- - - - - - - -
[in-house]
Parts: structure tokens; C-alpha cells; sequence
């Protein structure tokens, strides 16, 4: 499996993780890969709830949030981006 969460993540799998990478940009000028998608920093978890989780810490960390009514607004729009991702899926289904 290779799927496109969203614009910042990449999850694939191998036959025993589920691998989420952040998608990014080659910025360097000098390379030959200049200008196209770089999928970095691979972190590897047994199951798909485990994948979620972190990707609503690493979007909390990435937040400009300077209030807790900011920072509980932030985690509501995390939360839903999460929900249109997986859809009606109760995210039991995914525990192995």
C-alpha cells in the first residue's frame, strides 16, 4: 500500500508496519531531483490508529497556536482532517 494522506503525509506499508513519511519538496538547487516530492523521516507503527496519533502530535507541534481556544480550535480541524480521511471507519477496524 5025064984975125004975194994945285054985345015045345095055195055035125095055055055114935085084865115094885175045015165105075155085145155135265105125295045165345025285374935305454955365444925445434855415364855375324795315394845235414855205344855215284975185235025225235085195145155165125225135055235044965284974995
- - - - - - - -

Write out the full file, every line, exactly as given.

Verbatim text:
[in-house]
Parts: structure tokens; C-alpha cells; sequence
């Protein structure tokens, strides 16, 4: 499996993780890969709830949030981006 969460993540799998990478940009000028998608920093978890989780810490960390009514607004729009991702899926289904 290779799927496109969203614009910042990449999850694939191998036959025993589920691998989420952040998608990014080659910025360097000098390379030959200049200008196209770089999928970095691979972190590897047994199951798909485990994948979620972190990707609503690493979007909390990435937040400009300077209030807790900011920072509980932030985690509501995390939360839903999460929900249109997986859809009606109760995210039991995914525990192995």
C-alpha cells in the first residue's frame, strides 16, 4: 500500500508496519531531483490508529497556536482532517 494522506503525509506499508513519511519538496538547487516530492523521516507503527496519533502530535507541534481556544480550535480541524480521511471507519477496524 5025064984975125004975194994945285054985345015045345095055195055035125095055055055114935085084865115094885175045015165105075155085145155135265105125295045165345025285374935305454955365444925445434855415364855375324795315394845235414855205344855215284975185235025225235085195145155165125225135055235044965284974995